10 end-of-the-world classics for the Mayan apocalypse

We're not dead, at least not as I write. Dec. 21, 2012 is supposed to be the end of the world, based on ancient Mayan prophecies. If we do all die today, well, it was nice knowing you. Humans certainly are obsessed with apocalypse. Hell, it's biblical. Civilization's end, and how survivors cope, is quite the popular theme in literature and other artwork, including movies and television. I got to thinking: "Why not review some of the classics?"

So I've compiled a list of my favorites, from least to most, all but one from the twentieth century (the other circa 1898). Sorry, "The Walking Dead" fans. I also skip late-1990 movies like "Armageddon" and "Deep Impact". Some of the works are deliberately chosen for not being mainstream but worthy of the world-ending genre.

10. Farnham's Freehold is unusual for the genre. The obsessive main character and friends find themselves in his fallout shelter just as an atomic war starts. One giant blast comes and they open the door onto a future earth. It's by no means Robert A. Heinlein's best work, and I'm disturbed by some of the racial undertones. But it's a solid story pitting man against man. The novel published in 1964.

9. The Day After. I continue with cheesy nuclear nightmare TV movie that aired on ABC in November 1983. About 100 million people tuned in to watch the world nuked. It was an event, or that's how I remember the night (Sunday?). The Cold War raged, and a nuclear war between the Soviet Union and United States seemed all too possible. The Day After graphically depicts devastation and its aftermath, but the special effects look really dated today.

8. Night of the Comet is another 1980s artifact. Every 65 million years the earth passes through a comet's tail. It's no coincidence that's how long ago the dinosaurs died. Hint. Hint. Anyone behind steel enclosures is protected from the deadly effects.

So who survives to repopulate the earth? A couple of valley girls more interested in shopping the deserted mall. They're sisters, who at one point argue over the last guy on earth (so they think). This campy movie even has zombies.

7. I Am Legend. Speaking of Zombies, Richard Matheson's 1954 novel is a last-man-on-earth story, or one who isn't a vampire-like undead. The work helped define the zombie genre, inspiring three movies, including "The Omega Man" starring Charlton Heston in 1971 and "I Am Legend" featuring Will Smith in 2007. Movie "Night of the Living Dead", game and movie series "Resident Evil" and graphic novel and TV series "The Walking Dead" all pay homage to the novel.

6. Five Million Years to Earth. In this 1967 classic British flick ("Quatermass and the Pit" across the pond), a spaceship full of grasshopper-like aliens (martians) is found long buried in the London Underground. Opening the ship unleashes telekinetic forces and apparitions of martin armies.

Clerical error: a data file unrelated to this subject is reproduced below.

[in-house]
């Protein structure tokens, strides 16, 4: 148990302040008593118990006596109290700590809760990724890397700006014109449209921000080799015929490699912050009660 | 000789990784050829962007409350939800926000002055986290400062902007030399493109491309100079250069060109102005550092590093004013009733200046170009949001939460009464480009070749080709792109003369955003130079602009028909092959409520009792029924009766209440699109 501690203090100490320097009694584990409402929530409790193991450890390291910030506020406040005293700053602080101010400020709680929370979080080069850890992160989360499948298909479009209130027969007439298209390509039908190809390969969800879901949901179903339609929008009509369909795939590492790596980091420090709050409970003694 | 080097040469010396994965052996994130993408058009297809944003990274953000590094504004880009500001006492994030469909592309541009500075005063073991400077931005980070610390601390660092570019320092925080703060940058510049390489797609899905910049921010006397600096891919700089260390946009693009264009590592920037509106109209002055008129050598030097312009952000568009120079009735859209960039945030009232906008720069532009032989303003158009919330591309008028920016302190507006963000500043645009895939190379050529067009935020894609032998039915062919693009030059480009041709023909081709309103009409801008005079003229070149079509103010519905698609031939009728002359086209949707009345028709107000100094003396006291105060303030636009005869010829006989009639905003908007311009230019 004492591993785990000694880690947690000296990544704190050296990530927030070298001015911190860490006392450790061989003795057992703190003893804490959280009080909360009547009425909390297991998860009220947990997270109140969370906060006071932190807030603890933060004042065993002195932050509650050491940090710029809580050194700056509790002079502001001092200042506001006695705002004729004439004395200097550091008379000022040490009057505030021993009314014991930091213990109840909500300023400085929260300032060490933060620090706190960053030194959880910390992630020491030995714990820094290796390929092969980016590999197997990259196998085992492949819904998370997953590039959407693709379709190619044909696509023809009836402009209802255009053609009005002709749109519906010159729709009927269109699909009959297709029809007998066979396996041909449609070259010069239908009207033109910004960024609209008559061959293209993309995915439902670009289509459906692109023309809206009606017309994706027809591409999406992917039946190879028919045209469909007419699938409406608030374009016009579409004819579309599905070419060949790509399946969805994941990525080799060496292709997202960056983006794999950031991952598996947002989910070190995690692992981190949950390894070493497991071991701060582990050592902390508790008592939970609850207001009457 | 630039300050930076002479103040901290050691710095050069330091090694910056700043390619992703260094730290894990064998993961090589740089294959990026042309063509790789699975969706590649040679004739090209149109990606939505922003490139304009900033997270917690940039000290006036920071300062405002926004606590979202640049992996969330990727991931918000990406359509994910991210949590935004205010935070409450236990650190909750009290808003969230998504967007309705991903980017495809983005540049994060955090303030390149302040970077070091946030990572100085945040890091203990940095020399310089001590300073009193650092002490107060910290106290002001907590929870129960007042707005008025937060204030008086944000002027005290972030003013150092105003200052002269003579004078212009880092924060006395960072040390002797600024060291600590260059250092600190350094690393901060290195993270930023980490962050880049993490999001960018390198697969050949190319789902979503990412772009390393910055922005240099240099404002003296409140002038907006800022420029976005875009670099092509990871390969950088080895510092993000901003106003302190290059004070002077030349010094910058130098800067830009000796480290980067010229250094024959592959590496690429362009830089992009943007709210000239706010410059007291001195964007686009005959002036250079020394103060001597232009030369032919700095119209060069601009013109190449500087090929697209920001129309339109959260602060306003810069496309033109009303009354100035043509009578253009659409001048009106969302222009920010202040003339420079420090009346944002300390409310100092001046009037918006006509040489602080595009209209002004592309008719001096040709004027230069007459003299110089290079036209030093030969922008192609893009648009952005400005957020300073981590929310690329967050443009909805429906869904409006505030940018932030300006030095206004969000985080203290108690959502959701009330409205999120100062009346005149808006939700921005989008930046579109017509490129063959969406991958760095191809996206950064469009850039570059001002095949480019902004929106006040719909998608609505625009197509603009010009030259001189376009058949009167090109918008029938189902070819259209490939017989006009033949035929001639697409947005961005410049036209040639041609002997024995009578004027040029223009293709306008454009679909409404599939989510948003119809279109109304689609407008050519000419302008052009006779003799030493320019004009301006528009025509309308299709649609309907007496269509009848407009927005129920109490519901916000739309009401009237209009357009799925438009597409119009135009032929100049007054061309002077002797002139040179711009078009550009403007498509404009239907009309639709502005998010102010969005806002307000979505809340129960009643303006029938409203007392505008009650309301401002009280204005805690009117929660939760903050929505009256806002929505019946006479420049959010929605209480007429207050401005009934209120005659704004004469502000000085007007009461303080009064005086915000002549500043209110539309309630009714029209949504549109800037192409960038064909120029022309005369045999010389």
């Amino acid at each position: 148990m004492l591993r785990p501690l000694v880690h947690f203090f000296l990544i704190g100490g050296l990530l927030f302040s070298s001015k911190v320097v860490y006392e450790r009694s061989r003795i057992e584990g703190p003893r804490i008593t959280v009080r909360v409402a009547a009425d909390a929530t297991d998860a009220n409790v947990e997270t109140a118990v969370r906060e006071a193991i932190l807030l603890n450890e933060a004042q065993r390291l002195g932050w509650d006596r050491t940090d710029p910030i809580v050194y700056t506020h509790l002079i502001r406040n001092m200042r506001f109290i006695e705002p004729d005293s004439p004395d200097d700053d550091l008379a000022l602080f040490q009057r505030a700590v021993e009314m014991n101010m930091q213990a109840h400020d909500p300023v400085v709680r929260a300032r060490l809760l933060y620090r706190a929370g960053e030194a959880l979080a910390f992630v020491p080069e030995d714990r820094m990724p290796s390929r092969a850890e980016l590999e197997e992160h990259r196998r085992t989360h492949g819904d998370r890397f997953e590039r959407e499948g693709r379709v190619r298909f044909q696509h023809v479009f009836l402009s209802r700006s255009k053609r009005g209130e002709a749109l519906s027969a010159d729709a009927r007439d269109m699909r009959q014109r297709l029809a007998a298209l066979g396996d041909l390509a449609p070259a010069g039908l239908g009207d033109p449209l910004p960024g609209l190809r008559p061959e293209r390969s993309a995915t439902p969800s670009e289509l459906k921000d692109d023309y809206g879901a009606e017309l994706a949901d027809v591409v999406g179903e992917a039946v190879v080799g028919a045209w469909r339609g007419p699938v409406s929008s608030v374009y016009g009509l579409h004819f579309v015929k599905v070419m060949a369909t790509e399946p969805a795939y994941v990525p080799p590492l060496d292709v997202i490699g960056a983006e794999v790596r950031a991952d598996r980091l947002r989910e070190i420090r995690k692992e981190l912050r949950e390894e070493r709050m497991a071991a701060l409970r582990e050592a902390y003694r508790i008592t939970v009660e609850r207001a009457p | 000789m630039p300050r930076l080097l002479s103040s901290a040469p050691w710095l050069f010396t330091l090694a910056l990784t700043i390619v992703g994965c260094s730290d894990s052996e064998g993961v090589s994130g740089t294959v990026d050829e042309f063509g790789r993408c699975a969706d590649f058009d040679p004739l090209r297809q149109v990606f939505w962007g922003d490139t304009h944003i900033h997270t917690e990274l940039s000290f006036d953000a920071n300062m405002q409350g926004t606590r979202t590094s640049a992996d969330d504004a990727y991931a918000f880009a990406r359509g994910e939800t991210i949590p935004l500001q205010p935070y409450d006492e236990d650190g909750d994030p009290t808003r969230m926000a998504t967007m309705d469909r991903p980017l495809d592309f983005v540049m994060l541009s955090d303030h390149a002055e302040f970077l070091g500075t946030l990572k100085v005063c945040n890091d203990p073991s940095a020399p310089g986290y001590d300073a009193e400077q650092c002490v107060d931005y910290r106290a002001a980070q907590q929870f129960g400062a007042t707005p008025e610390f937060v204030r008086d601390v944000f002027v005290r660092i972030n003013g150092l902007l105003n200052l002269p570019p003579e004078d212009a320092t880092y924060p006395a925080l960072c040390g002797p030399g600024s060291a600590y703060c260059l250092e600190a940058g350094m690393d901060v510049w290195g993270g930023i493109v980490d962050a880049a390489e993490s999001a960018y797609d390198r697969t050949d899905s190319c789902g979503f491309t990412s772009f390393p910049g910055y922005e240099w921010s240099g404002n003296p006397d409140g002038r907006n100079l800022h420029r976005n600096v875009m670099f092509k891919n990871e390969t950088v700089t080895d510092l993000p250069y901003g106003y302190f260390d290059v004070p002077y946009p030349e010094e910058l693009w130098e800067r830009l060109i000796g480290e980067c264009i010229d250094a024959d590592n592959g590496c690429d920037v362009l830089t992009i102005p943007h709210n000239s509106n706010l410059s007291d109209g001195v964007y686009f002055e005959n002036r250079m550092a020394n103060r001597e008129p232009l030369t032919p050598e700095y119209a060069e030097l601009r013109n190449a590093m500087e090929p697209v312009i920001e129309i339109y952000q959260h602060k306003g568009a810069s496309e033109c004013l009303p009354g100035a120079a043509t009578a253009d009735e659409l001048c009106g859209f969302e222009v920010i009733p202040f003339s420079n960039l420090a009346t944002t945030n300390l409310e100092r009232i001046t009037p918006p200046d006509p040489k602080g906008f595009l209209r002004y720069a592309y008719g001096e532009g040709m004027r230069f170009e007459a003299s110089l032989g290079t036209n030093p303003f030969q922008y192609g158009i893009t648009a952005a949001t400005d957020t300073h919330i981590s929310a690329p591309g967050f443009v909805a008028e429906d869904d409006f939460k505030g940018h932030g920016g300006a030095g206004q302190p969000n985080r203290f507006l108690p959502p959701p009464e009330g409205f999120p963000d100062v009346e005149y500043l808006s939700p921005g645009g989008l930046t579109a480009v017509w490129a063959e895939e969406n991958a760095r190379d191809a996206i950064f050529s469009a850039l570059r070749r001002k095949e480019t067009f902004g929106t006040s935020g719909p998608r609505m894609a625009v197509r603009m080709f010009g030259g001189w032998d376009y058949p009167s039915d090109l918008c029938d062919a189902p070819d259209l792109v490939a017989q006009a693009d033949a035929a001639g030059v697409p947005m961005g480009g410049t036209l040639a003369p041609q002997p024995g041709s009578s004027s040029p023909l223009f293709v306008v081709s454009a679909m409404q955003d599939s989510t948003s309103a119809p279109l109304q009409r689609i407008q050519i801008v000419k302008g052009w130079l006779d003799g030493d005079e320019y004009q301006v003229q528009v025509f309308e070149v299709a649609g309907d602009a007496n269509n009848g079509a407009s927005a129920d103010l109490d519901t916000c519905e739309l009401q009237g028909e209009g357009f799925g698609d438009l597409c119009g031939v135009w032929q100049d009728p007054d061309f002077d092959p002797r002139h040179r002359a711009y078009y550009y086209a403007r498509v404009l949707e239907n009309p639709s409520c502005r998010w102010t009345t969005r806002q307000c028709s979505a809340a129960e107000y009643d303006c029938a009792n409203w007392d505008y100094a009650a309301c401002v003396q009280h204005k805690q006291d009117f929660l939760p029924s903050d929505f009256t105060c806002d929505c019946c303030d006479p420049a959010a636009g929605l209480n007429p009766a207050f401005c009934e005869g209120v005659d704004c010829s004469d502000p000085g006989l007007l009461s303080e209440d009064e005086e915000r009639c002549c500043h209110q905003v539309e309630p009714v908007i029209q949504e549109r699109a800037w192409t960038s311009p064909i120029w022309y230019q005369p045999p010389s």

5. War of the Worlds. We're not done with martians. H.G. Wells' 1898 novel has them invading and occupying the earth, and there is no human stopping them. The story was brilliant for its era and those following. The 1938 radio adaption was so good, panic followed as some people believed martians really were invading the earth.

4. On the Beach is a 1957 novel by Nevil Shute, from which a film was made in 1961. The story is post-apocalyptic. Atomic war kills off the human race everywhere but Australia. But radiation is headed south and certain death with it. The story is the struggle for survival and hope and eventual acceptance about inevitable doom.

3. Lucifer's Hammer. The novel by Larry Niven and Jerry Pournelle is a comet story of another kind. There's no passing through the tail but direct impact and devastation and survival that follows. The story is as much soap opera as anything else and captures the late-1970s Los Angeles social scene. I first read this book in college.

2. Nightfall isn't about the end of our world but another. In the 1941 short story by Isaac Asimov, civilization collapses on the planet Lagash about every 2,000 years, coincidentally (or not) when darkness comes. Six suns perpetually keep the people in light, except for cycles of total night when the sky fills with stars, leading to global madness. It's a clever concept and one of Asimov's best stories.

1. Day of the Triffids. John Wyndham's 1951 novel opens with Bill Masen waking in the hospital on the day bandages come off his eyes and reveal whether he is permanently blind. Unbeknownst to Masen, a bright meteor shower the night before has blinded most of earth's population (He can see, turns out). Worse, the blind are helpless against flesh-eating plants called Triffids that humans had harvested for rich oils. Wyndham's story is among the very best of the apocalyptic genre. It's fresh, riveting and political.

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